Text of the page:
On the occasion of the 25th anniversary of the United Nations Convention of the Rights of the Child (UNCRC), Bal Raksha Bharat India’s CEO Thomas Chandy represented Bal Raksha Bharat at United Nations General Assembly General Meeting in New York.
The 25th anniversary was an opportunity to assess the progress made and the work that remains to be done to ensure that every child gets to enjoy their rights, irrespective of where they’re, their social background and economic status.. The General Assembly hosted a dozen speakers from various United Nations agencies and regional groups who took to the rostrum. This was followed by a panel debate.
Bal Raksha Bharat India’s CEO Thomas Chandy participated at an interactive panel discussion: “Is the World a Better Place for Children?” Speaking candidly, he addressed the issue of the roles of the civil society and the Government. Explaining to the audience how the UNCRC was the extended version of the vision of Bal Raksha Bharat’s founder Eglantine Jebbs (her 5-point Declaration of the Rights of the Child given in 1923 was the pre-cursor of the UNCRC), he established Bal Raksha Bharat’s commitment to advance of all of children’s rights.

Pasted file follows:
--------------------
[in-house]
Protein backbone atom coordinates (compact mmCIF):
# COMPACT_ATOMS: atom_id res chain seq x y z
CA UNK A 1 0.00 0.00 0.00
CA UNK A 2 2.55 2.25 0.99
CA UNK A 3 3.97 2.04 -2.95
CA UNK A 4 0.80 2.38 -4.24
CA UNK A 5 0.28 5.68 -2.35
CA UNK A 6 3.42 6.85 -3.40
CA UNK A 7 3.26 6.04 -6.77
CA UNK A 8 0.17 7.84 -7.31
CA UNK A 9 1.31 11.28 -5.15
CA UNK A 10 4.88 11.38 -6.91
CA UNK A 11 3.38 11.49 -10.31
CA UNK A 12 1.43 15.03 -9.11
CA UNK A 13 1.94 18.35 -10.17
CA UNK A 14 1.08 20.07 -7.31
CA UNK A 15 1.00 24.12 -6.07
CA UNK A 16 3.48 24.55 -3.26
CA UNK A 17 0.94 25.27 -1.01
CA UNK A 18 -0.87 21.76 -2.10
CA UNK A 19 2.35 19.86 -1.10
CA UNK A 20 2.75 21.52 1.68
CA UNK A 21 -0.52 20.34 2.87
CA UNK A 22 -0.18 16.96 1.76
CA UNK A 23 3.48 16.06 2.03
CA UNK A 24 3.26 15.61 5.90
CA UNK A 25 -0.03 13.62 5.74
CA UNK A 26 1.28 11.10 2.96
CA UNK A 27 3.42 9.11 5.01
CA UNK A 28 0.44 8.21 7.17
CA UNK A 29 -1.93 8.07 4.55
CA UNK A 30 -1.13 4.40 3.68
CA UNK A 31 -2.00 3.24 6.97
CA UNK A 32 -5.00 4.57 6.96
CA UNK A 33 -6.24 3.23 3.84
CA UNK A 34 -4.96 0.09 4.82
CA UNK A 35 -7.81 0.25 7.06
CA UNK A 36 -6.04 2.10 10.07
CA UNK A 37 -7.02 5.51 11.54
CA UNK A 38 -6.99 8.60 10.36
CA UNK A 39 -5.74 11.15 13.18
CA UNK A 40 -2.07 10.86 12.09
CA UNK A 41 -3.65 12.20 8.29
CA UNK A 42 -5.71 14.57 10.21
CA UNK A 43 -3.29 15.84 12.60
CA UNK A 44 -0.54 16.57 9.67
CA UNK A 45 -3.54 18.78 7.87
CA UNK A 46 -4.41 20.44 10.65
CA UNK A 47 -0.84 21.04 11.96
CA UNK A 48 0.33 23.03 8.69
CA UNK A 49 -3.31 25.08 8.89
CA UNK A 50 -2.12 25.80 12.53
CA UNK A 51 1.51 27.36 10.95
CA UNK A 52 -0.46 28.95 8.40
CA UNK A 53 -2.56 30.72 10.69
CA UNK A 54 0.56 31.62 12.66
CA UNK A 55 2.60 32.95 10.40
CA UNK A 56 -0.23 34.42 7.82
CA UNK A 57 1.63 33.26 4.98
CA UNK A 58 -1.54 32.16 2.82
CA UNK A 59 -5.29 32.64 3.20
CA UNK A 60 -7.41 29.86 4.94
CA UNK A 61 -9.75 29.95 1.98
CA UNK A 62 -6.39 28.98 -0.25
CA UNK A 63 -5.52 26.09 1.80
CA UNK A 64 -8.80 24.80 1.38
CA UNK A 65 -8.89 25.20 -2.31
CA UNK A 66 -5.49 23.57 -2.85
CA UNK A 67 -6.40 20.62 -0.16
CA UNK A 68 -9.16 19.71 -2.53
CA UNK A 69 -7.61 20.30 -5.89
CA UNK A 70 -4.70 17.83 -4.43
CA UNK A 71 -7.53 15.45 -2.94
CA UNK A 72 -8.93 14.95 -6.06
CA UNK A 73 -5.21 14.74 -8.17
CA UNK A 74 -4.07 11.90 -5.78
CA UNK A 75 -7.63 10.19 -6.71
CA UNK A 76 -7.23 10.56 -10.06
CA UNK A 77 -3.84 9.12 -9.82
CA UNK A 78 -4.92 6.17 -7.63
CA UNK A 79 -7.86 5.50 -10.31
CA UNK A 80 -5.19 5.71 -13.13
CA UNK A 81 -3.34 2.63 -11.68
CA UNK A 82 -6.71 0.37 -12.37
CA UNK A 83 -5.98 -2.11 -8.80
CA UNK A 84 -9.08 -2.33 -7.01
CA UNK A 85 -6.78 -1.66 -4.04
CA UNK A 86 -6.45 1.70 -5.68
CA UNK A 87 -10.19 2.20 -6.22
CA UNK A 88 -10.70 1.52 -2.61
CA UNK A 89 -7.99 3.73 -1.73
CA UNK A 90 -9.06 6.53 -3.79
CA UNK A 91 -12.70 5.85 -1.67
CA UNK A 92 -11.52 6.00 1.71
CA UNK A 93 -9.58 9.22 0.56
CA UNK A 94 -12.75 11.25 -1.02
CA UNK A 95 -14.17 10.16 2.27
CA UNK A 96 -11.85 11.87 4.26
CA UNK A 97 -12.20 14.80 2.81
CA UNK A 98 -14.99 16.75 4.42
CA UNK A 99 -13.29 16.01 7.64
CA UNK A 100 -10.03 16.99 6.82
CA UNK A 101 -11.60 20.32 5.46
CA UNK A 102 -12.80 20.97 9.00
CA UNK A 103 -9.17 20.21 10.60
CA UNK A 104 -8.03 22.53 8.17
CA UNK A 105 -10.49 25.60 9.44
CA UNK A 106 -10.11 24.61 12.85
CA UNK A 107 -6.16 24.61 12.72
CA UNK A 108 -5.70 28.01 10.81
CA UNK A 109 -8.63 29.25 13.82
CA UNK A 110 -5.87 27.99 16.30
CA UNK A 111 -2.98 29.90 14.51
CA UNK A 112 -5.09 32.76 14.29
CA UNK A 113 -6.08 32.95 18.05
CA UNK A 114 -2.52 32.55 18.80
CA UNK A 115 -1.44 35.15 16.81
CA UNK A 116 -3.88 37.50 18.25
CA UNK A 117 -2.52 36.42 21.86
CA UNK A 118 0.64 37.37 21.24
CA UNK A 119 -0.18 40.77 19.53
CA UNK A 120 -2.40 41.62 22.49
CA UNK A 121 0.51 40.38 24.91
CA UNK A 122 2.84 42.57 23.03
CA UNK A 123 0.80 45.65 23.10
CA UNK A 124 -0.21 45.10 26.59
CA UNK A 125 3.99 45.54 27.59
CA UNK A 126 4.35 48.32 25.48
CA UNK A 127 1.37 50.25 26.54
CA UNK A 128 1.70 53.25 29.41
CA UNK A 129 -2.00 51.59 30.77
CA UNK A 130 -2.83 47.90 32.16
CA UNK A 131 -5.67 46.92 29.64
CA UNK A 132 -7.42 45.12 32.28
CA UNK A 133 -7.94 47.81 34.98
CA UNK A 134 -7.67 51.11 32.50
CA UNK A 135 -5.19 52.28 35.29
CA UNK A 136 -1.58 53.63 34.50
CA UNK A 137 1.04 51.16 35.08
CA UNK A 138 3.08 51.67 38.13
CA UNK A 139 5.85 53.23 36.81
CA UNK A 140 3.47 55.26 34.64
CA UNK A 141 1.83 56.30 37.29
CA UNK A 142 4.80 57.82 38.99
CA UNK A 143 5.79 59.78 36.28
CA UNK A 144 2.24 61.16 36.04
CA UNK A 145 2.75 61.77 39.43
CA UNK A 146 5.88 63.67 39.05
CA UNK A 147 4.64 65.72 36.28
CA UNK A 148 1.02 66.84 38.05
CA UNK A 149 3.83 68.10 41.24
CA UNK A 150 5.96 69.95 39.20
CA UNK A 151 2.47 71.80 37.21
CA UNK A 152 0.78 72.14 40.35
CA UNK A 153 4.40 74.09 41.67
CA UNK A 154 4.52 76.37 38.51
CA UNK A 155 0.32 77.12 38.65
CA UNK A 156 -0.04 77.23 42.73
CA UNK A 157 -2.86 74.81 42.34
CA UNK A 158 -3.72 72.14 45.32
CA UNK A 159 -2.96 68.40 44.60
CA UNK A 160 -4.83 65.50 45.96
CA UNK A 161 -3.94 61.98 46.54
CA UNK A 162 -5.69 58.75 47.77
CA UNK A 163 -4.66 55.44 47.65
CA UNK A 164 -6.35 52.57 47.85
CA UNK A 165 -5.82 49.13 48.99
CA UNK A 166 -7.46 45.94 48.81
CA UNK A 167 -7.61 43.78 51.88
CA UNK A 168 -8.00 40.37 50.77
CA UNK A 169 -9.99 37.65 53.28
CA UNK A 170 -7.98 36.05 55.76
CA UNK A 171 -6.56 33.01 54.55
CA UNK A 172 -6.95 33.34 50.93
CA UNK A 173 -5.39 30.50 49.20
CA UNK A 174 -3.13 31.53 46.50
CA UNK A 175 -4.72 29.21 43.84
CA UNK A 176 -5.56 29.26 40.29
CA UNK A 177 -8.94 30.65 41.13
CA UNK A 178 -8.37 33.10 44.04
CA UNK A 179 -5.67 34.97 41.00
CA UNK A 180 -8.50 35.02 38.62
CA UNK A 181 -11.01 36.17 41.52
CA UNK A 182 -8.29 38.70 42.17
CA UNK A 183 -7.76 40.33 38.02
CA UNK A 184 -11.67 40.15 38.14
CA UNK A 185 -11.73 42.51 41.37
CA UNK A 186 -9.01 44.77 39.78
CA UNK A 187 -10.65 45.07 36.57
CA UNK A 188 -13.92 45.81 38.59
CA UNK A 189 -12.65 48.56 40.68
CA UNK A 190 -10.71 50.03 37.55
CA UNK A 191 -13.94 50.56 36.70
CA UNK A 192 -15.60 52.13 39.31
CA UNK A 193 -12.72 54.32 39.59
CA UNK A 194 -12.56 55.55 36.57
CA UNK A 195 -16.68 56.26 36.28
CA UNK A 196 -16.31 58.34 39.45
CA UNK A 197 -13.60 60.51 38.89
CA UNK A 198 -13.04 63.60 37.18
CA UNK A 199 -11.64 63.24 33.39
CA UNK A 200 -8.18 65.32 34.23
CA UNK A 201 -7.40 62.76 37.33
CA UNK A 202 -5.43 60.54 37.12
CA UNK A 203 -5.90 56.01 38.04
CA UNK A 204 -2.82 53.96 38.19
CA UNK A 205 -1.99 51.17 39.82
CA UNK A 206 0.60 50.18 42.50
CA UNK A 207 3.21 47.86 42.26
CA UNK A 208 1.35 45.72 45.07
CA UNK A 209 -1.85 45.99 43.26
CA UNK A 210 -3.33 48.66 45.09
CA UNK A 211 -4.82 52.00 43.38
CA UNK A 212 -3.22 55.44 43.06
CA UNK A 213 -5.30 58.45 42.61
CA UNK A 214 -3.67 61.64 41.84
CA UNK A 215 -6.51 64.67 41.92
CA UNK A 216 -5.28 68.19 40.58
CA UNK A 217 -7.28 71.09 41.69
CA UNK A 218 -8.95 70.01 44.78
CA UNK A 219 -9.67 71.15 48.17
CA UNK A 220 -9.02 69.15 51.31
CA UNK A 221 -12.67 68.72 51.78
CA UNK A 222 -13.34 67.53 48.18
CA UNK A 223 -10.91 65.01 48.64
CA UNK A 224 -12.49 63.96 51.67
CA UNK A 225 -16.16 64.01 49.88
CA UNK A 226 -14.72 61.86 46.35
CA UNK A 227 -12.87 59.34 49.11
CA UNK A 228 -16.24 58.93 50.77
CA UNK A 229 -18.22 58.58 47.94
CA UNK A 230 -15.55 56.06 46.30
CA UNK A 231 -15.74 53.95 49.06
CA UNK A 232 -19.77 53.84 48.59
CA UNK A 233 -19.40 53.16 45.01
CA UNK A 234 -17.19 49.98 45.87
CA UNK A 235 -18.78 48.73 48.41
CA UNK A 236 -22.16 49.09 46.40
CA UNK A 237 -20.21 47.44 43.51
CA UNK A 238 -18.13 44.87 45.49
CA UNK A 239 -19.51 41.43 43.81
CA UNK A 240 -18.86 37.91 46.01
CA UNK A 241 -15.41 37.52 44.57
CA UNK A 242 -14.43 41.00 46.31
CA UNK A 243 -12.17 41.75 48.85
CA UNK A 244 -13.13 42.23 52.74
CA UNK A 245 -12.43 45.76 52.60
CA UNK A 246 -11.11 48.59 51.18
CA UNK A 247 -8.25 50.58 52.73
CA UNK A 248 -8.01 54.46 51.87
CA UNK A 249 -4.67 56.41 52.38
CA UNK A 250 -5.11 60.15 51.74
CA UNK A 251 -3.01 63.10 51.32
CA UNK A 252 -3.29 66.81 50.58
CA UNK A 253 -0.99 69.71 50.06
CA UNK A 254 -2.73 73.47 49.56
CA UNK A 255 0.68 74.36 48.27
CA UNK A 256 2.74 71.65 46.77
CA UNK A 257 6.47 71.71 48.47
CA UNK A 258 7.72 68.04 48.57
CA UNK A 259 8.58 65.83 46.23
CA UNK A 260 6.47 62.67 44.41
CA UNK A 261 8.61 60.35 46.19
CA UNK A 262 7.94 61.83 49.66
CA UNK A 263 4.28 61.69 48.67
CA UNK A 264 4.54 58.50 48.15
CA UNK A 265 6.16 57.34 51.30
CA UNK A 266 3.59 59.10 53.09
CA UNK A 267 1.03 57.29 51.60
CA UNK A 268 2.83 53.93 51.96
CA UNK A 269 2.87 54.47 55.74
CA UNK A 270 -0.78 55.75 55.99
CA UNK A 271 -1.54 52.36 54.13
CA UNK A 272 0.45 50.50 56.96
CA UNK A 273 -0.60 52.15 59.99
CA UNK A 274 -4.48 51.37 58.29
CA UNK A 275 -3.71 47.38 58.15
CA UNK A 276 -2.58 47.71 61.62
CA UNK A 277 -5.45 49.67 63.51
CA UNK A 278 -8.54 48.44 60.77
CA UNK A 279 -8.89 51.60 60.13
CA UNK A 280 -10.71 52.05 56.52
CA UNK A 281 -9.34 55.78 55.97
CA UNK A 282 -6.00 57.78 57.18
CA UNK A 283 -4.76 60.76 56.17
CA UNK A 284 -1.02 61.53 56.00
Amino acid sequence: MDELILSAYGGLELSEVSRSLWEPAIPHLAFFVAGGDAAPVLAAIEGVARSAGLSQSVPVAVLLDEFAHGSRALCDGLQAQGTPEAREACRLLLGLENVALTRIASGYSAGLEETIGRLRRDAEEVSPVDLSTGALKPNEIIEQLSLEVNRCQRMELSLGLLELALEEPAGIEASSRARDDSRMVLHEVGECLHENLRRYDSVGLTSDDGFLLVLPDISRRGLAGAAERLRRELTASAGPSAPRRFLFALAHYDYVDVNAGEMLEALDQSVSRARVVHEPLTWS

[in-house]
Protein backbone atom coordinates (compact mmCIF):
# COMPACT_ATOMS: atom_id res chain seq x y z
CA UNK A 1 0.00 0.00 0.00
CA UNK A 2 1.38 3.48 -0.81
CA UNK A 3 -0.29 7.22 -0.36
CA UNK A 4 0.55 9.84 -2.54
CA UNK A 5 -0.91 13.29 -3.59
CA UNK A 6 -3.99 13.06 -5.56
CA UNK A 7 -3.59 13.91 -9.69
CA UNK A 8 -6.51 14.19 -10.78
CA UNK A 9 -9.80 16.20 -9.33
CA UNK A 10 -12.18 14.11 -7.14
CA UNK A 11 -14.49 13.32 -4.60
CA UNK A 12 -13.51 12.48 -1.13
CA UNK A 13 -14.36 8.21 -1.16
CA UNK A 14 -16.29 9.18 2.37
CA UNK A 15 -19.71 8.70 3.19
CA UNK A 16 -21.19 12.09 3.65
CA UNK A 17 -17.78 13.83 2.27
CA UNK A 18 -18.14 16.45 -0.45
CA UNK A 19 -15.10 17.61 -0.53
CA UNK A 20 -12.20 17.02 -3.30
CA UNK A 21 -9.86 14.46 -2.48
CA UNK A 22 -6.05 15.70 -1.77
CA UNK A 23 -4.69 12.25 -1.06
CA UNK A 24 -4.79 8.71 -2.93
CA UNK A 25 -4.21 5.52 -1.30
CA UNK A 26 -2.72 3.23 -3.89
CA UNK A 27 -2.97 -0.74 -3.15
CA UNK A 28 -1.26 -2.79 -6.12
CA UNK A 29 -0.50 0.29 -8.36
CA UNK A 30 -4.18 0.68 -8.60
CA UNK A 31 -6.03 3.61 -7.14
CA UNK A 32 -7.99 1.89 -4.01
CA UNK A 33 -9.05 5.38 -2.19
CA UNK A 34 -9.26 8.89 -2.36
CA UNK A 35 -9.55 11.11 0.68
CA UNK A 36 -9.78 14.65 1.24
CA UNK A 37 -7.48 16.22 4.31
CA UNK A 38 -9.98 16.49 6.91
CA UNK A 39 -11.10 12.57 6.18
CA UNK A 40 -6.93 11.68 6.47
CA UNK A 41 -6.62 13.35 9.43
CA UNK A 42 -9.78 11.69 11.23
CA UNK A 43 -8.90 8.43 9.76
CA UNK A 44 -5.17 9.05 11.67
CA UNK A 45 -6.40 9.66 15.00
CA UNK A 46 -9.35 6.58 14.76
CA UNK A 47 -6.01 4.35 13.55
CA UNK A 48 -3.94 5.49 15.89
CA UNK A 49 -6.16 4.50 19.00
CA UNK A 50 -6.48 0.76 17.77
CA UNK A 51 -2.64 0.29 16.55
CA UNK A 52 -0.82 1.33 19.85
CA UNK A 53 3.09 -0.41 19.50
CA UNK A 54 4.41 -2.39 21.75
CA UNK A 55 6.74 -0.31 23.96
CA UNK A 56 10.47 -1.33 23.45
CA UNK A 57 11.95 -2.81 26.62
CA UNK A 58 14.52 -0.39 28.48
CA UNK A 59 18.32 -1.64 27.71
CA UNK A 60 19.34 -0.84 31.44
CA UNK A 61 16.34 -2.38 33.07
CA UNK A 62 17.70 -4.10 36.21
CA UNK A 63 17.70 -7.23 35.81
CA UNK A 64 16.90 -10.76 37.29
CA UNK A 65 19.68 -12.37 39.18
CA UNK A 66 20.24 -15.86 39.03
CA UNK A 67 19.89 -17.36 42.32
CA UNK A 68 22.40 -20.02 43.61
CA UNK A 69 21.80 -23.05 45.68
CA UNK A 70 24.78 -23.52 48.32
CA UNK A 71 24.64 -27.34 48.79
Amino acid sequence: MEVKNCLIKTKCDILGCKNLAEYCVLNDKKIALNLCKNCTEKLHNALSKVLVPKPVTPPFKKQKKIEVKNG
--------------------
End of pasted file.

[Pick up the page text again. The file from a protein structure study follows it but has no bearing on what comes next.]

As emphasized by Thomas Chandy, civil society has a key role in ensuring that the governments uphold the rights enshrined in the UNCRC for all children and designing policies and programmes to reach out to diverse groups and communities. A need for a larger Government-NGO cooperation is also required to ensure that rights of the children are safeguarded.
Enumerating the positive changes that have been witnessed in India post the adaptation of the UNCRC, Mr Chandy elaborated how child rights are still being violated every day in the areas of education, nutrition, equality and labour and in times of conflict.
Mr Chandy then threw light on the the pathway for UNCRC in the next 25 years. “Moving into the next 25 years of the UNCRC, we need to address the lack of sufficient investment in children as one of the biggest barriers in the way of realizing children’s rights in many countries. But it is not only about more money, but about well-spent money where corruption and leakages are addressed. Civil society’s role and taking into account children’s perspectives will be critical to this process.”
Closing his presentation at the UN General Assembly, Mr Chandy took time to reflect on his experience with Anoyara, a child activist from West Bengal, who was rescued by Bal Raksha Bharat from the shackles of child trafficking. Anoyara went on to rescue almost 200 trafficked children apart from undertaking massive advocacy and awareness campaigns to educate people about the ills of child marriages and sending children to work. He concluded by saying, “One child or youth can impact hundreds of children”.